Now even secularism is ‘Islamophobic’

The woke left's attacks on Quebec's secularism law betray its anti-Enlightenment tendencies.

David Rand

Topics Politics World

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The Canadian province of Quebec adopted a new secularism law, known as Bill 21, in June 2019. It bans public-sector employees in positions of authority, including teachers, from wearing religious symbols, including the hijab and niqab. Bill 21 has subsequently been met with extravagant denunciations from uncomprehending media and politicians outside Quebec, whose populace they accuse of a plethora of dastardly sins, including xenophobia, Islamophobia and racism.

These familiar-sounding accusations belong, of course, to the vocabulary of that prominent, regressive political constituency, the woke left. Two aspects of ‘wokeism’ are especially problematic in relation to Quebec’s secularism law. First, wokeism privileges religious identity; and, secondly, it conflates race and religion, confusing a person’s innate, intrinsic attributes (such as race) with acquired, extrinsic attributes (such as religion or opinion).

Bill 21’s version of secularism includes a crucial principle: the separation between state and religion. In practice it means that a police officer, for instance, would not be allowed to wear a visible crucifix, a kippah or a hijab while on duty.

By separating state and religion in this way, Quebec is pursuing the French model of secularism, a model that, unlike the English version, includes the separation principle explicitly. The Anglo-Canadian elite is certainly not amused. But polls show that the law enjoys massive support within Quebec, while many Canadians outside Quebec also support it.

By European standards, Bill 21 is a moderate, even timid law. Religious symbols are banned in public services and/or schools in France and parts of Switzerland, Belgium and Germany. Face-coverings, including the full veil, are banned in many European and African countries, including some Muslim-majority countries. Quebec’s legislation is neither exceptional nor unreasonable.

By requiring that teachers and civil servants in positions of authority remove religious symbols while working, Bill 21 protects pupils and service users from the passive proselytising conveyed by such symbols. It is a matter of professional ethics. Thus Bill 21 extends and protects the rights, including the freedom of conscience, of service users and students.

The reaction of the woke left has been, well, reactionary. They deem Muslims an oppressed group – oppressed, that is, by other groups in society. From this perspective, Bill 21 is presented as yet another vehicle of anti-Muslim oppression, depriving adherents to Islam of their very Muslim-ness.

Part of the problem here is derived from the wokeish habit of conflating race and religion, especially if that religion is Islam. Because if being Muslim is a ‘race’, then it is innate and immutable. And therefore to ban the wearing of religious symbols among civil servants comes to be seen as a ban on someone’s innate and immutable being. A ban on race.

Ironically, in attacking Bill 21, the woke end up conniving with the most authoritarian aspects of Islam. For example, apostasy – the formal renunciation of one’s religion – is a major sin in Islam and a crime, with severe consequences, in many Muslim-majority countries. The person born into a Muslim family is denied freedom of conscience and any possibility of leaving the faith. And in this endeavour, the Islamist is fully supported by the woke multiculturalist, who also insists that the hijabi ‘must’ wear her hijab at all times. After all, she can do no other. The woke left thus reiterates a soft version of the taboo against apostasy.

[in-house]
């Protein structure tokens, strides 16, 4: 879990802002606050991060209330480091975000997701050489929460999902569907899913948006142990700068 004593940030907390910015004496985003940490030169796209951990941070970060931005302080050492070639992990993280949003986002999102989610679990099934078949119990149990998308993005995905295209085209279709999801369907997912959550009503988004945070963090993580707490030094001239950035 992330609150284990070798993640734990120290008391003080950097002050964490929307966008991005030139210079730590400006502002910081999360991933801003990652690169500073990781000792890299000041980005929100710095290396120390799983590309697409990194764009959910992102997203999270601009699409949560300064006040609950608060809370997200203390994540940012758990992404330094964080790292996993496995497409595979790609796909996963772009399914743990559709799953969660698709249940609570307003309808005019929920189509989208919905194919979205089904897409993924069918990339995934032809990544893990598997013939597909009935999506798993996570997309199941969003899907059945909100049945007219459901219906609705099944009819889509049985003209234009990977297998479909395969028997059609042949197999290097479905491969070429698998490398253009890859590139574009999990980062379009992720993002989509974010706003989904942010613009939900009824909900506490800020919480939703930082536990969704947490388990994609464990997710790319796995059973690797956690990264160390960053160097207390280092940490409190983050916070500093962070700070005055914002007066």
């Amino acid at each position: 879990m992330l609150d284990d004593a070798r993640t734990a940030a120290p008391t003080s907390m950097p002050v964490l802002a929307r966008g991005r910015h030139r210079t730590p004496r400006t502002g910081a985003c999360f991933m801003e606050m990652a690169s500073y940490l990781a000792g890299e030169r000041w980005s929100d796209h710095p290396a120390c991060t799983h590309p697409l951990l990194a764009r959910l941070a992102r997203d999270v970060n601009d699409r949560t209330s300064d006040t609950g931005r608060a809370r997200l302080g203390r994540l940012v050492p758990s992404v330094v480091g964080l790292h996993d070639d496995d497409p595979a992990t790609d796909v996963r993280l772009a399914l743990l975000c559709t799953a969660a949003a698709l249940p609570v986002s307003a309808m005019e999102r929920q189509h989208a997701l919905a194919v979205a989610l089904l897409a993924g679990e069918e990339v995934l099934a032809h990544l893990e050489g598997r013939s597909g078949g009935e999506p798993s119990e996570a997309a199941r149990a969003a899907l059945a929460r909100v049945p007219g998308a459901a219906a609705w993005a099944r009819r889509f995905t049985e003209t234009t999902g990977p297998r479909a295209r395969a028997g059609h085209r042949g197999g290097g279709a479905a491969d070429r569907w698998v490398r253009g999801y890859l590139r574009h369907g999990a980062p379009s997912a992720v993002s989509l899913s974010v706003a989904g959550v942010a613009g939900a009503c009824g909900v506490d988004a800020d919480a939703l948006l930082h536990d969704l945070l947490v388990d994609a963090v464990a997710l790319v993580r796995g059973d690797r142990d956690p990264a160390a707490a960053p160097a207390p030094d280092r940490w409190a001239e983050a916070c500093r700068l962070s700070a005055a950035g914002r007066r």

Secularism sends the opposite message. It says you are not defined by the religion forced upon you as a child.

Sadly, several well-funded organisations are now challenging Bill 21 in the courts, claiming it discriminates against Muslim women. But many Muslim women do not wear the hijab. To say that a ban on religious symbols discriminates against hijabis is like saying that speed limits discriminate against owners of fast cars. Yet those who defy the law are self-selecting. They choose to wear the hijab just as the fast-car driver chooses to exceed the speed limit.

Bill 21 does not target anyone; rather, it targets certain behaviours. If a woman wears the hijab not by choice but because she is pressured to do so by her husband, family or community, then a ban in certain contexts will help her to resist that pressure.

Fortunately, the woke left has so far failed to stop Bill 21. But it has done enormous damage, eroding support for secularism, even among many who hypocritically claim to be secularists. We will have to work very hard to repair that damage. In particular, we must assert the importance of freedom of conscience (which includes both freedom of and from religion) for all citizens; reject the conflation of race and religion; and insist that professional ethics take precedence over religious privilege.

David Rand is an atheist, and secular humanist activist in Montreal. He is president of Atheist Freethinkers.

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Topics Politics World


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